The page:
CARNEGIE — Jerry Applewhite has a secret formula for success: open a hotdog stand and show some movies on the side.
Actually, that’s the 75-year-old’s way of joking about the business plan that’s kept Liberty Theater operational for the past 48 years, until the COVID-19 pandemic struck. An added bonus is the $4 admission charge — which he says includes taxes — $1.50 for popcorn, inexpensive soda pop and the state’s best-tasting chili dogs.
Applewhite claims to have taken the chili recipe from Jim’s Coney Island in Tulsa, made a few changes and turned it into his own by using better ingredients. “My idea is that it takes both of them in a small town like this. I have a hotdog stand and a movie theater to go with it,” he said with a chuckle.
Applewhite boasts that people from Lawton, western Oklahoma and even the Panhandle drive to Liberty Theater for an inexpensive night out that includes a first-run major theater release and great tasting food. “I’ve even had requests to send the hotdogs to Afghanistan, but I haven’t found a way to do that,” he said.
Liberty Theater, with its patriotic color scheme of red, white and blue and its old-fashioned black and white tile floors, shows top movies on three screens. The largest of the three theaters seats 220 people with the other two seating 90 and 79, respectively. Applewhite operates his theater on a volume basis, which allows him to keep ticket prices down. In 1990, a survey of theaters nationwide showed the average ticket price was $4.22.
“We’ve always tried to keep it low and we’ve been successful,” he said. “Every week we have a new product and I’m always trying to figure out what people want to see. It’s show business.” Liberty Theater, until the pandemic hit, was the longest continually operating theater in Oklahoma. Still, Applewhite hopes he won’t be shut down much longer. During the pandemic-forced shutdown, Applewhite has stayed busy reworking the sound system and putting together a few surprises for moviegoers once the theater reopens.
Liberty Theater opened for business in 1915 and has played all of the major movies for the past 106 years, including box office hits Gone With the Wind, Wizard of Oz, the Godfather trilogy, Young Frankenstein, Dr. Strangelove and everything in between. However, the movie that generated unexpected sellouts was Scooby-Doo, a computer-animated supernatural adventure that hit theaters in 2002.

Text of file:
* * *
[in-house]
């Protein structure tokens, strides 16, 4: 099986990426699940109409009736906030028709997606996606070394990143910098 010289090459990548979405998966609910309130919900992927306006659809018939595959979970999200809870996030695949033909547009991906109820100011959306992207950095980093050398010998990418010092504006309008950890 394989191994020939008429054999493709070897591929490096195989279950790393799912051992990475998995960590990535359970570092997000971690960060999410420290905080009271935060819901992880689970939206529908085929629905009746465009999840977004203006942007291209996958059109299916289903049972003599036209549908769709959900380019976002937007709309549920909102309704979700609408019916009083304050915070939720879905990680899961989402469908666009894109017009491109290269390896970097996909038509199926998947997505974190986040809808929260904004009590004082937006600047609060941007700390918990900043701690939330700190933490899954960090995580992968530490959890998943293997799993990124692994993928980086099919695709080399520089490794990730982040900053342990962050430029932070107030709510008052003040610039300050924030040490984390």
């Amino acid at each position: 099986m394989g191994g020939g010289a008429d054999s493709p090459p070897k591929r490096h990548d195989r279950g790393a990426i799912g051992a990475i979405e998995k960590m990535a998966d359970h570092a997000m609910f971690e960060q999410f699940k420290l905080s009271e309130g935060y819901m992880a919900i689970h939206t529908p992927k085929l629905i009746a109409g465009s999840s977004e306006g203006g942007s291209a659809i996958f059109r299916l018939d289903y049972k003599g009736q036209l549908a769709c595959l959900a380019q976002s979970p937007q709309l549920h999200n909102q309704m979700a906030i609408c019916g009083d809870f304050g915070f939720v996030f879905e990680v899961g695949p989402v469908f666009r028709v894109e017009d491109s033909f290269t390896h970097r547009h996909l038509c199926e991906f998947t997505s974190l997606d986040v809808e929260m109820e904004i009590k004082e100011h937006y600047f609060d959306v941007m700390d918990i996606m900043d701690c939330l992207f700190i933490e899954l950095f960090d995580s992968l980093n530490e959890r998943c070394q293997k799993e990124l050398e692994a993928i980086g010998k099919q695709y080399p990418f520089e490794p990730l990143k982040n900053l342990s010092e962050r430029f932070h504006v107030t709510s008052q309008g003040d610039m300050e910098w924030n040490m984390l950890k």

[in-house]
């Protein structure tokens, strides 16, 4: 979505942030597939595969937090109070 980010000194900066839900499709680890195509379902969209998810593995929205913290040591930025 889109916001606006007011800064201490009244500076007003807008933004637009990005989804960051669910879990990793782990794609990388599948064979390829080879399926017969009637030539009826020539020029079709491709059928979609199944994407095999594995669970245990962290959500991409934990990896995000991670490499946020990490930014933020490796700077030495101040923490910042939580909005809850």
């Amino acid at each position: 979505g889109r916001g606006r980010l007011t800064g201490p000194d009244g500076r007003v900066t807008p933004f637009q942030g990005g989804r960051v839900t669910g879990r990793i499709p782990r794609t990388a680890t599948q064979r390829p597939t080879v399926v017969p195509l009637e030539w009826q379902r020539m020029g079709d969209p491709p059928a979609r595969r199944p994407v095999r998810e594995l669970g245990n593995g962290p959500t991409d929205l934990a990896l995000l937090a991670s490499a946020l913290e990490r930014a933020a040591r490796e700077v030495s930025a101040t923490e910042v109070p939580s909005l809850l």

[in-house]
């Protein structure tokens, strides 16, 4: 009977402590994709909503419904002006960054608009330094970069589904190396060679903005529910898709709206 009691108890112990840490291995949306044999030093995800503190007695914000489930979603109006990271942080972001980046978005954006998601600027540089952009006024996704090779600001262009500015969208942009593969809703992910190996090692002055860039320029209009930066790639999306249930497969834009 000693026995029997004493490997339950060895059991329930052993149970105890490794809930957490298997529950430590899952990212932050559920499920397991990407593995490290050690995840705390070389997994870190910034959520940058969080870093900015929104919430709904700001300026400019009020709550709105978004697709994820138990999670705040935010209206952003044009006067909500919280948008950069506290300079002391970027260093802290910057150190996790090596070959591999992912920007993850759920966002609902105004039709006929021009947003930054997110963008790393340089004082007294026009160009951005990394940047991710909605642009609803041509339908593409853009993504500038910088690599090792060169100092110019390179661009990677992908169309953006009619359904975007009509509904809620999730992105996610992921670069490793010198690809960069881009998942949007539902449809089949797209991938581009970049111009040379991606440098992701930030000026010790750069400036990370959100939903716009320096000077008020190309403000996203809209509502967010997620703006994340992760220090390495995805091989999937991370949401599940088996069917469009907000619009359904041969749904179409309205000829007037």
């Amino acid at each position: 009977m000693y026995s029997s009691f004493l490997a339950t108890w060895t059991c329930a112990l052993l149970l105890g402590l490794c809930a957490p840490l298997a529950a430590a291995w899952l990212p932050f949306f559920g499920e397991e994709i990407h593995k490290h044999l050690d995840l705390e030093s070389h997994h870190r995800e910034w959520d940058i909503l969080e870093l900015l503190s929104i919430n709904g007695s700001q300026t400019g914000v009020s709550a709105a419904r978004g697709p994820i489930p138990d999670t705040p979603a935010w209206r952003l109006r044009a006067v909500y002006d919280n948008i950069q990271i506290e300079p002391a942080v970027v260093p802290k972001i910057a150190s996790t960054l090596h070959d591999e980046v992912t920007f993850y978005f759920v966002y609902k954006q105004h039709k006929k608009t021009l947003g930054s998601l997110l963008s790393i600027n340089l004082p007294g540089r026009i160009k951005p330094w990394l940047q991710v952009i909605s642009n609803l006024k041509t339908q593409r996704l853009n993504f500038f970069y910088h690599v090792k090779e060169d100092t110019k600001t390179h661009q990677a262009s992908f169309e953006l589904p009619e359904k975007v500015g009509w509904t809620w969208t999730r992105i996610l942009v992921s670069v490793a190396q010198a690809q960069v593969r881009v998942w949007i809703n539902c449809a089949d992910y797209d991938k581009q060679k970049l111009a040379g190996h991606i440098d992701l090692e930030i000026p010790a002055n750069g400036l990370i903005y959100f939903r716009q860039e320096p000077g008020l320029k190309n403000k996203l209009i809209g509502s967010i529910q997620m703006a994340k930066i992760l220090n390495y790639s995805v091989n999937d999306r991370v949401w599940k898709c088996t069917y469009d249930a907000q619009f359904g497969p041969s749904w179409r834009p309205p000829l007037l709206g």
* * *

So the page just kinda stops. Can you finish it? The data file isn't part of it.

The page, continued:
“Everyone wanted to get a smile, I guess,” Applewhite said. The longtime theater owner said he can’t imagine doing anything else with his time or money. Applewhite’s parents leased and operated Liberty for 20 years before he bought it from the original owner’s wife in 1972.
“The movie business has been good to me,” Applewhite said. “I see all my friends come in every week at the show and I have a good time. Why would I want to retire? Talk to me in five years when I’m 80.”
Applewhite isn’t sure when the theater will re-open, although he’s hoping it will be sometime in mid-summer, but the timetable will depend primarily on the pandemic and the ongoing vaccination program in Oklahoma. Debbie Clinton, Carnegie’s city clerk, said she remembers going to the Liberty and spending less than $1 for admission, a Coke and a candy bar.
“That was a treat,” she said. “There’s lots of memories from that theater with my kids and grandkids. I remember some people would buy the hotdogs and not go to the theater. There are people who drive up (from Lawton) to the movie so they could get a hotdog.”
Theater sell-outs can often create a crowded downtown Carnegie, Applewhite said. “When I’m busy and we have a large crowd at 7 p.m. and another one at 9 p.m., you see these two large groups of people converging on downtown. That’s an odd sight when the entire population of Carnegie is only 1,600 people and there’s 750 to 800 people going to the movies on the same night,” Applewhite said.
For more information about Liberty Theater and updates about reopening, visit www.libertytheatres.com or call (580) 654-1776.